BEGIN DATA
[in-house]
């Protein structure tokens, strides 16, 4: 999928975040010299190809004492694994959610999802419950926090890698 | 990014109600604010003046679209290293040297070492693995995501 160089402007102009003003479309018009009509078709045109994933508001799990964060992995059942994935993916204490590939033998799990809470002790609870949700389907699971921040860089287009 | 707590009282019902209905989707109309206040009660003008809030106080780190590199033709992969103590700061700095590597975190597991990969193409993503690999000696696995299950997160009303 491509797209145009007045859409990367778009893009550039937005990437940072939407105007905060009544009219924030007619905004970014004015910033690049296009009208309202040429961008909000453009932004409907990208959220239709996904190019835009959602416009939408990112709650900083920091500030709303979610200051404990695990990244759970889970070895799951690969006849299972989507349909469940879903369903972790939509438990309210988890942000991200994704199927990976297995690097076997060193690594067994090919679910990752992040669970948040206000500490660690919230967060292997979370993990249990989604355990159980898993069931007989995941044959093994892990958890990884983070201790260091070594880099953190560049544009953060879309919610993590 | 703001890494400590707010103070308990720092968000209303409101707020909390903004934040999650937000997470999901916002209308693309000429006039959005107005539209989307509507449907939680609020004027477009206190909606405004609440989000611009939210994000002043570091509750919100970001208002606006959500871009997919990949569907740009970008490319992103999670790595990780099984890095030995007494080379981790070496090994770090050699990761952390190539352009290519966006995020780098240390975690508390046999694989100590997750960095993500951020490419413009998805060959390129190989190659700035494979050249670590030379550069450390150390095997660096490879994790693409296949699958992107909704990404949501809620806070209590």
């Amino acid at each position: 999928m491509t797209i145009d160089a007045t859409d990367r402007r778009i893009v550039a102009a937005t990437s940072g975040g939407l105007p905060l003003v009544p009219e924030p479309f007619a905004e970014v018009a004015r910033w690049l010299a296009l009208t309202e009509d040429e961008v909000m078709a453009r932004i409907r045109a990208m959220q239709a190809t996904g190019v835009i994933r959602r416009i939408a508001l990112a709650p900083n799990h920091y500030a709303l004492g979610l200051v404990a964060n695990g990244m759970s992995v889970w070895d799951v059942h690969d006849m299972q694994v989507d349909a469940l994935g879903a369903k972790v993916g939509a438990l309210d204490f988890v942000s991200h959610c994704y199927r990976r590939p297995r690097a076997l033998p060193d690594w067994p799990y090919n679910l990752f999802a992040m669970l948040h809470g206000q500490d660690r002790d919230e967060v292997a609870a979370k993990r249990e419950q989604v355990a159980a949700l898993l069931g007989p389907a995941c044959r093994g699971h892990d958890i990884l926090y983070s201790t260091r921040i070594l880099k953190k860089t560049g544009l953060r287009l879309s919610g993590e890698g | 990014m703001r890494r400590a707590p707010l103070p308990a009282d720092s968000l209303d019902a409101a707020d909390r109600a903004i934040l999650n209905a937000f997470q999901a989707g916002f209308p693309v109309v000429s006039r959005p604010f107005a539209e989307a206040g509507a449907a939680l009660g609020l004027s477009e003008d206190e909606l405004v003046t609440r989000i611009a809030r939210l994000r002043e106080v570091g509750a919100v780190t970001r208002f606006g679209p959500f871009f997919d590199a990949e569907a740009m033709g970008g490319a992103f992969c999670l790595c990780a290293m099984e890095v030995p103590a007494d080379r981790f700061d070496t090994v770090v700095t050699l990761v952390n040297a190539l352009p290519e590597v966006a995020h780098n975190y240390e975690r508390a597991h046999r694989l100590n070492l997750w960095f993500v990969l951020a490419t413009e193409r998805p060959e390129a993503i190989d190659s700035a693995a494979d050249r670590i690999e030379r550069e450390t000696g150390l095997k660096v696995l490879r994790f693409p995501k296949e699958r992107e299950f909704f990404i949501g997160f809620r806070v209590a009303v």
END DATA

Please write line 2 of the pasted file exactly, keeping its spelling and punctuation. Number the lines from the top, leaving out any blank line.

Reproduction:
């Protein structure tokens, strides 16, 4: 999928975040010299190809004492694994959610999802419950926090890698 | 990014109600604010003046679209290293040297070492693995995501 160089402007102009003003479309018009009509078709045109994933508001799990964060992995059942994935993916204490590939033998799990809470002790609870949700389907699971921040860089287009 | 707590009282019902209905989707109309206040009660003008809030106080780190590199033709992969103590700061700095590597975190597991990969193409993503690999000696696995299950997160009303 491509797209145009007045859409990367778009893009550039937005990437940072939407105007905060009544009219924030007619905004970014004015910033690049296009009208309202040429961008909000453009932004409907990208959220239709996904190019835009959602416009939408990112709650900083920091500030709303979610200051404990695990990244759970889970070895799951690969006849299972989507349909469940879903369903972790939509438990309210988890942000991200994704199927990976297995690097076997060193690594067994090919679910990752992040669970948040206000500490660690919230967060292997979370993990249990989604355990159980898993069931007989995941044959093994892990958890990884983070201790260091070594880099953190560049544009953060879309919610993590 | 703001890494400590707010103070308990720092968000209303409101707020909390903004934040999650937000997470999901916002209308693309000429006039959005107005539209989307509507449907939680609020004027477009206190909606405004609440989000611009939210994000002043570091509750919100970001208002606006959500871009997919990949569907740009970008490319992103999670790595990780099984890095030995007494080379981790070496090994770090050699990761952390190539352009290519966006995020780098240390975690508390046999694989100590997750960095993500951020490419413009998805060959390129190989190659700035494979050249670590030379550069450390150390095997660096490879994790693409296949699958992107909704990404949501809620806070209590």